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Sie sind hier: FRIAS Fellows Fellows 2016/2017 Prof. Dr. Alejandro Toro-Labbé

Prof. Dr. Alejandro Toro-Labbé

Universidad Católica de Chile
Chemie
External Senior Fellow (Marie S. Curie FCFP)
Januar - Juli 2017

CV

Alejandro Toro-Labbé, born in Porvenir (Chile). Full Professor at Pontificia Universidad Católica de Chile. Docteur d'Etat es Sciences Physiques at Université Pierre et Marie Curie, Paris, France (1984). Director of the Quantum Theoretical Chemistry Laboratory (QTC). Visiting Professor at Université Pierre et Marie Curie (France), Université Joseph Fourier (France) Université Claude Bernard (France), University of Georgia (USA), Universidad Autónoma Metropolitana (Mexico), Universidad de Girona (Spain), Universidad Autónoma de Madrid (Spain), Vrije Universiteit Brusels, (Belgium). Scientific advisor of 20 Ph.D. Theses in Chemistry. Fellow of the Chilean Academy of Sciences since 2004. Chilean Presidential Chair in Sciences (Cátedra Presidencial en Ciencias) 1998. Fellowship John Simon Guggenheim 2006. Honor Medal of Pontificia Universidad Católica de Chile. Associate Editor of Journal of Molecular Modeling (Springer). Member of the Editorial Board of Journal of Mathematical Chemistry (Springer); Interdisciplinary Reviews: Computational Molecular Science (Wiley); Journal of the Chilean Chemical Society. Main Researcher and deputy investigator of 30 research projects. Director of Nucleus Millennium Chemical Processes and Catalysis (CPC). Author of 212 scientific papers. Coauthor of two chemistry books for chilean high schools. Editor de Theoretical Aspects of Chemical Reactivity (Elsevier 2006). Research interest: quantum computational chemistry and density functional theory applied to chemical reactivity and dynamics of catalytic reactions.

Publikationen (Auswahl)

  • New dual descriptor for chemical reactivity. C. Morell, A. Grand, A. Toro-Labbé:  JOURNAL OF PHYSICAL CHEMISTRY A, 2005, Volume: 109, Number: 1, Pages: 205-212.
  • Quantitative analysis of molecular surfaces: areas, volumes, electrostatic potentials and average local ionization energies. F.A. Bulat, A. Toro-Labbé, T. Brinck, J.S. Murray, P. Politzer: JOURNAL OF MOLECULAR MODELING, 2009, Volume: 16   Number: 11   Pages: 1679-1691.
  • The Woodward-Hoffmann Rules Reinterpreted by Conceptual Density Functional Theory. P. Geerlings, P.W. Ayers, A. Toro-Labbé, P.K. Chattaraj, F. De Proft: ACCOUNTS OF CHEMICAL RESEARCH, 2012, Volume: 45, Number: 5, Pages: 683-695.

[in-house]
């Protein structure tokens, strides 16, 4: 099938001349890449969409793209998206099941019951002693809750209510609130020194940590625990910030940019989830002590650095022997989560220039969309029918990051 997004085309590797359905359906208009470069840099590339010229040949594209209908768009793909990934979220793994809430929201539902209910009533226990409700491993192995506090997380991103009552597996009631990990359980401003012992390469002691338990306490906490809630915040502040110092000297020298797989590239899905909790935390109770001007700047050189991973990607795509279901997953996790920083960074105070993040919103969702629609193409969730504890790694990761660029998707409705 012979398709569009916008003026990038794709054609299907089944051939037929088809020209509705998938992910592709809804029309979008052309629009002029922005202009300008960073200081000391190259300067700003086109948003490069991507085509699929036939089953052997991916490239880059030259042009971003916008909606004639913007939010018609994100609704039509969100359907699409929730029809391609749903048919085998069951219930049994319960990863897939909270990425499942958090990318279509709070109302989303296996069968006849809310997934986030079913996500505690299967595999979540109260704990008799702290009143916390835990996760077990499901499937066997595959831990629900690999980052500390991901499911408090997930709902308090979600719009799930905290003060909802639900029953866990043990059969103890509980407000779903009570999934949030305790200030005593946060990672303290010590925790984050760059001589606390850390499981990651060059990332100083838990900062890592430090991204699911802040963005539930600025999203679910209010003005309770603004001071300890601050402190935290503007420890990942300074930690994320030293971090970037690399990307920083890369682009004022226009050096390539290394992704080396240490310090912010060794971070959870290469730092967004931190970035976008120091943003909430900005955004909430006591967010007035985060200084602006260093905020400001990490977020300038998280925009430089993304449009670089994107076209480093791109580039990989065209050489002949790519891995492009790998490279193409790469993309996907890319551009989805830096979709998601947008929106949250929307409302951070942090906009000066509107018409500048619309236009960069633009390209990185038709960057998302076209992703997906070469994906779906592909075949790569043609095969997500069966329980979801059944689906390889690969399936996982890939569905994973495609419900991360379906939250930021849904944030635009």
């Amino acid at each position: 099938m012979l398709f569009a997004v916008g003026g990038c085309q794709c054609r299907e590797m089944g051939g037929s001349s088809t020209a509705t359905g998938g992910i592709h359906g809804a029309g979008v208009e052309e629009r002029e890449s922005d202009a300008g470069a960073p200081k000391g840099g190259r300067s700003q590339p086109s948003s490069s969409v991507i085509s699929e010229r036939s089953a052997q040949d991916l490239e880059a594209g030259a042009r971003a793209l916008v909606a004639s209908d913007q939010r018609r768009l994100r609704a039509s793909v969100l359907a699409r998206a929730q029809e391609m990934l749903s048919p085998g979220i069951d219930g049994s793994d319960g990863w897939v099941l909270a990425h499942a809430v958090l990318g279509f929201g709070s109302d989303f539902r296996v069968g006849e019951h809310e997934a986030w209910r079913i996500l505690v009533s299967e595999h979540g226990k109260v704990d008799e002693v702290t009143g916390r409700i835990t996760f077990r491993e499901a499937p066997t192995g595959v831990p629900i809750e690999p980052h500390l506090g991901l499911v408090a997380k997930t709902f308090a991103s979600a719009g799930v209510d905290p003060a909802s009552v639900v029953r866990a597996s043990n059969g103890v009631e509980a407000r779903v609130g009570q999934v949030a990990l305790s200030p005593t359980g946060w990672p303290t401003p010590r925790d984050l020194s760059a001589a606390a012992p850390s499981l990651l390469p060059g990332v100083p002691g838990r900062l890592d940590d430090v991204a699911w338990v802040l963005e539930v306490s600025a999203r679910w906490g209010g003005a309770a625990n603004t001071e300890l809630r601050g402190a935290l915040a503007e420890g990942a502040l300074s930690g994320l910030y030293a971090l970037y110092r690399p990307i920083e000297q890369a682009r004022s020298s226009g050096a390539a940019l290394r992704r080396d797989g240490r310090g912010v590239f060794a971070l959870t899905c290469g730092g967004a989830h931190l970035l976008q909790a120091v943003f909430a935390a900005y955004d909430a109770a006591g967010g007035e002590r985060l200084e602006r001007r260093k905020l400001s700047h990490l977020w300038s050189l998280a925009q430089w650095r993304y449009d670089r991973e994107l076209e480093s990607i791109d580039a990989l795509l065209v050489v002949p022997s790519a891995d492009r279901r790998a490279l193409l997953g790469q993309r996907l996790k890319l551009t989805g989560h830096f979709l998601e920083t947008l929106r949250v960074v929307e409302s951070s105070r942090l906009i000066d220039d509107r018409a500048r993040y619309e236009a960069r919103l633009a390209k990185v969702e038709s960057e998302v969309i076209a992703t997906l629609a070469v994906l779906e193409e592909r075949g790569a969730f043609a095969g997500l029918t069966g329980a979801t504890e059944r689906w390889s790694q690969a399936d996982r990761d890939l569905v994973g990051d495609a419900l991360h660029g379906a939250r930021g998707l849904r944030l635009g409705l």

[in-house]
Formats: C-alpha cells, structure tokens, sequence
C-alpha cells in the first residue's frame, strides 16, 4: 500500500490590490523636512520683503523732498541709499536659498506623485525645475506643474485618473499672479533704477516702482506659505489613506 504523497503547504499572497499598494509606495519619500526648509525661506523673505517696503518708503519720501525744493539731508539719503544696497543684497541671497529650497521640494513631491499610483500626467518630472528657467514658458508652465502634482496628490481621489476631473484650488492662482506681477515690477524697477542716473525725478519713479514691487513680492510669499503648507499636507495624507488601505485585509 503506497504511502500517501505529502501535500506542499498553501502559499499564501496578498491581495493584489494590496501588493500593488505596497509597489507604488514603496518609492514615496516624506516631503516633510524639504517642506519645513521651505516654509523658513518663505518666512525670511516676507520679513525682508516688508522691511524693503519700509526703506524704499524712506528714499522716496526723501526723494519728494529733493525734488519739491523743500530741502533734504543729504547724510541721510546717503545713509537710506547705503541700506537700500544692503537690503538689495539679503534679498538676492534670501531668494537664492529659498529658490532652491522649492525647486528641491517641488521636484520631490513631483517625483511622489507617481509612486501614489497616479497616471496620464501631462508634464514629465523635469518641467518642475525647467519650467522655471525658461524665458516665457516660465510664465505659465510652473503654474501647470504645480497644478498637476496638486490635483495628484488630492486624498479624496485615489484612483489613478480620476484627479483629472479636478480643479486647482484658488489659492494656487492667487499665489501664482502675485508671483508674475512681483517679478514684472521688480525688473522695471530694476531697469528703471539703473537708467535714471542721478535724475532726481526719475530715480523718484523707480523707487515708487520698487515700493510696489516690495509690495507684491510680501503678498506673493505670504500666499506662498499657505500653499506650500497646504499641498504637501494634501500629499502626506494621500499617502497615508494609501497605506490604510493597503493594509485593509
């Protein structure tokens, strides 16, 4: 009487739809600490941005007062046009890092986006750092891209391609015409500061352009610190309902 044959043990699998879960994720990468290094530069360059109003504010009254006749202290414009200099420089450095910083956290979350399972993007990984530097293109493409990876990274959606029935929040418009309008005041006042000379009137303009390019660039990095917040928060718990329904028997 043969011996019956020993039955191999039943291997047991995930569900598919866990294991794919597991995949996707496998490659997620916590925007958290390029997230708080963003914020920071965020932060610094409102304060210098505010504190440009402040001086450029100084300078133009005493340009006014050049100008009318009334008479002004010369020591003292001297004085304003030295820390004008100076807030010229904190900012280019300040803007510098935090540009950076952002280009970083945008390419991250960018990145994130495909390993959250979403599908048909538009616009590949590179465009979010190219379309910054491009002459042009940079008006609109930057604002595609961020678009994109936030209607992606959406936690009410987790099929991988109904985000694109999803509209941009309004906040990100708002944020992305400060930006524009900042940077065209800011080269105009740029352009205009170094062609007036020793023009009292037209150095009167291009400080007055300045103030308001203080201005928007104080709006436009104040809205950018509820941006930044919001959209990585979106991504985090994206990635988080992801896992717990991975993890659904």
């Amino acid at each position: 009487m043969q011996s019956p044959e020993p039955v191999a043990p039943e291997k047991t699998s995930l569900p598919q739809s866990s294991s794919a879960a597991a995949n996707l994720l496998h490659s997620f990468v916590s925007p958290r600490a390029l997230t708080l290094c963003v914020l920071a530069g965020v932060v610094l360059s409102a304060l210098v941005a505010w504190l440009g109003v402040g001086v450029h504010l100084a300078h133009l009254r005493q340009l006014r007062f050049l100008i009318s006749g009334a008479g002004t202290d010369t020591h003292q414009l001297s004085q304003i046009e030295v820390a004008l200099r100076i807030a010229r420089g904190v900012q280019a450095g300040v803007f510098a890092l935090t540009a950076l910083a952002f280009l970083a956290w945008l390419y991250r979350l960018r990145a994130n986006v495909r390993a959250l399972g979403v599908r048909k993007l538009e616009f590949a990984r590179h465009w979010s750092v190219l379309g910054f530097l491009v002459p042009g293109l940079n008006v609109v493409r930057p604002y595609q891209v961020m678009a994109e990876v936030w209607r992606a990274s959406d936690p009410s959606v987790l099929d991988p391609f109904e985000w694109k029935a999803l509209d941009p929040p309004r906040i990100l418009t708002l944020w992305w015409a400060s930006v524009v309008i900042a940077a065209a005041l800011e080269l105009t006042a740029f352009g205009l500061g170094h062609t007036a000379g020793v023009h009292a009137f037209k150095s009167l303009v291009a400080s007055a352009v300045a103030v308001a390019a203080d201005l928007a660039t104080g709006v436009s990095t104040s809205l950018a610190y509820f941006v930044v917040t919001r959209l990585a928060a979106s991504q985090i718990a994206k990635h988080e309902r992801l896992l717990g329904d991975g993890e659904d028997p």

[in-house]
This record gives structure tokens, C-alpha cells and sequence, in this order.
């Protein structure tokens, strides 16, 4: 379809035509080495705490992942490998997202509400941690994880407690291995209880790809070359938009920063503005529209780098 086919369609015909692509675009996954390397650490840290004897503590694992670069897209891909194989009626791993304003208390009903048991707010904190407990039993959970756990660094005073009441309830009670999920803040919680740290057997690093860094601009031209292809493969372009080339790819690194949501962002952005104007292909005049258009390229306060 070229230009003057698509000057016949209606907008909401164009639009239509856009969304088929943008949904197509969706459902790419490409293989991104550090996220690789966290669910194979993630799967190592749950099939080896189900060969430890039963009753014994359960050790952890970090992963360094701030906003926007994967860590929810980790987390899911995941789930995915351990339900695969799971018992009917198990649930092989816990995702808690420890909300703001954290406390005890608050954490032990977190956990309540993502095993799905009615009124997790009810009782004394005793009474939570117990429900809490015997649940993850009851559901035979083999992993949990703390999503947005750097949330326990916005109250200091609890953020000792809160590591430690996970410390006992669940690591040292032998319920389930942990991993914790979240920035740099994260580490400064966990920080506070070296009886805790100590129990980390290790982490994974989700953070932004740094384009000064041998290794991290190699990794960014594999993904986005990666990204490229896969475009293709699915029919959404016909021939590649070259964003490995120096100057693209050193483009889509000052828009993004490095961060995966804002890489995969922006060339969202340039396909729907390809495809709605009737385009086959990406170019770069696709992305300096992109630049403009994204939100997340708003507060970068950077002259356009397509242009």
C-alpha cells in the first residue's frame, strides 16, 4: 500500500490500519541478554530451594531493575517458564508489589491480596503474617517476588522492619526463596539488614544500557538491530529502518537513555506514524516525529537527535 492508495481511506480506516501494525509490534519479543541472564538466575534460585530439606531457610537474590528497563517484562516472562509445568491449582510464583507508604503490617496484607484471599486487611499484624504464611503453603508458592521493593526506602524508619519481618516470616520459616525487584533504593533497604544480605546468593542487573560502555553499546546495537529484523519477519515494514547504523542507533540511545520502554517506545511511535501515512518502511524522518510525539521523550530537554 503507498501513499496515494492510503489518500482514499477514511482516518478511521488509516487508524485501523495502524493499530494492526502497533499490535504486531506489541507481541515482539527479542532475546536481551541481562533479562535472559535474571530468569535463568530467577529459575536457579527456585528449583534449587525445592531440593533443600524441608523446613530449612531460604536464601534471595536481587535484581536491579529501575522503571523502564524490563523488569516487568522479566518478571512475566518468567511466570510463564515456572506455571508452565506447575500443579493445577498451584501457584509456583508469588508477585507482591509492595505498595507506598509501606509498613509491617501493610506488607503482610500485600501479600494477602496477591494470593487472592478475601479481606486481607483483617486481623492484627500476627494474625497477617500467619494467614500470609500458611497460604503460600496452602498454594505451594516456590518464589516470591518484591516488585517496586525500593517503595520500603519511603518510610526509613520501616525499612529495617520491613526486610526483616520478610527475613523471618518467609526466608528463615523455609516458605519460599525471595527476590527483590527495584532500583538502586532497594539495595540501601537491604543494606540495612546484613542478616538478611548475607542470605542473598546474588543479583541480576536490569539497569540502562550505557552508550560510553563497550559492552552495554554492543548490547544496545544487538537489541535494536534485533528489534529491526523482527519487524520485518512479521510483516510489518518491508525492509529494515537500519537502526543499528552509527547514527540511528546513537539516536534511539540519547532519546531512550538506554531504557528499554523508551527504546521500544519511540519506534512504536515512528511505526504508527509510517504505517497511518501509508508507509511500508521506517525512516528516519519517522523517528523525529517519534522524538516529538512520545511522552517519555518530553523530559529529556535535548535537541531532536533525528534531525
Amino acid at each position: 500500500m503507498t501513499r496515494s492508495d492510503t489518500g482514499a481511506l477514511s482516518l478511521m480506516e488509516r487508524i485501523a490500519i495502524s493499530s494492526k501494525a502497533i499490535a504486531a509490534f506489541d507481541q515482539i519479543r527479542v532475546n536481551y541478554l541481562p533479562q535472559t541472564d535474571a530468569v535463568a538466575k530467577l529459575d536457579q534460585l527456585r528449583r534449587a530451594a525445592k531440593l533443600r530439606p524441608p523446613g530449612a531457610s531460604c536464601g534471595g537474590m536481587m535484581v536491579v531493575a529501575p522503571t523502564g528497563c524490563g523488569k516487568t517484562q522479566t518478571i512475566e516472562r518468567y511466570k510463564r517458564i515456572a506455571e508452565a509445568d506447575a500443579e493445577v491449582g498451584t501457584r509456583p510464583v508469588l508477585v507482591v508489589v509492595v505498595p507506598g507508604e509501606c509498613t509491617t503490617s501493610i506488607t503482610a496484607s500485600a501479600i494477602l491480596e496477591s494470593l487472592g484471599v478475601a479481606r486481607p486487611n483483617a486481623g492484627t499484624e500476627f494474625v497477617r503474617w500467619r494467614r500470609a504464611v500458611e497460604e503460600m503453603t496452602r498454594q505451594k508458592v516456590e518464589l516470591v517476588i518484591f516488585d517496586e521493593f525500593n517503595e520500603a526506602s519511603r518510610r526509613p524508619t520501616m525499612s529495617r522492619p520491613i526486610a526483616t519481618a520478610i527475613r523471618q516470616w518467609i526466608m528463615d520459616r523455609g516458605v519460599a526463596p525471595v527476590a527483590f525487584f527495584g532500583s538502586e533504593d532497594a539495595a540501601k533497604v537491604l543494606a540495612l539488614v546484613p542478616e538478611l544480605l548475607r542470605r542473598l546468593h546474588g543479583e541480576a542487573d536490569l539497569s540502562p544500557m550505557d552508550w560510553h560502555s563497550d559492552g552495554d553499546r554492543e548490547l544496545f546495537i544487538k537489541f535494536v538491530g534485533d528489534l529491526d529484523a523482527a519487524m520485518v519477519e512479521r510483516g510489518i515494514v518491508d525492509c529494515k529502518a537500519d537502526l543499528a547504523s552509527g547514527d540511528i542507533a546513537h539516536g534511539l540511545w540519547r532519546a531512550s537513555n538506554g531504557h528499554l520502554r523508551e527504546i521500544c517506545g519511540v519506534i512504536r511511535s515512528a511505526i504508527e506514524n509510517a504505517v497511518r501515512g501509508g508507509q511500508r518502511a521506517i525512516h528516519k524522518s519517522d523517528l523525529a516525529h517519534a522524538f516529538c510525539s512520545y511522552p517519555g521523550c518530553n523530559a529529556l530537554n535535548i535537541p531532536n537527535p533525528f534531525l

• Can Starlike C6Li6 be Treated as a Potential H-2 Storage Material? S. Giri, F. Lund, A.S. Nuñez, A. Toro-Labbé: JOURNAL OF PHYSICAL CHEMISTRY C, 2013, Volume: 117, Number: 11, Pages: 5544-5551.
  • Catalytic Mechanism of H-2 Activation by a Carbenoid Aluminum Complex. N. Villegas-Escobar, S. Gutiérrez-Oliva, A. Toro-Labbé: JOURNAL OF PHYSICAL CHEMISTRY C, 2015, Volume: 119, Number: 47, Pages: 26598-26604.

FRIAS-Projekt

A New Theory of Chemical Reactions

The basic scientific idea of the FRIAS Project is to provide conceptual and computational tools aimed at controlling chemical reactions and make them the subject of chemical design. In this proposal, chemical reactions will be treated as a sequence of elementary steps which will be characterized through their structural and electronic activity, the latter corresponds to a collection of fundamental chemical events, bond strengthening/formation and bond weakening/breaking. Chemical events will be identified and Characterized through the reaction electronic flux. The theory will be validated by computational studies of different kind of Chemical reactions going from proton transfer reactions, hydrogen activation through catalytic reactions to complex carbocation rearrangements in organic systems. Important issues that will be addressed in this project are the characterization of the physical nature of activation energies and rate constants; the quantification of the energetic cost associated with the electronic activity; the ability of the REF to characterize the reaction mechanism; the control of the energetic flow taking place among the chemical fragments involved in the reaction and the building of energetic profiles based on experimental bond energy data.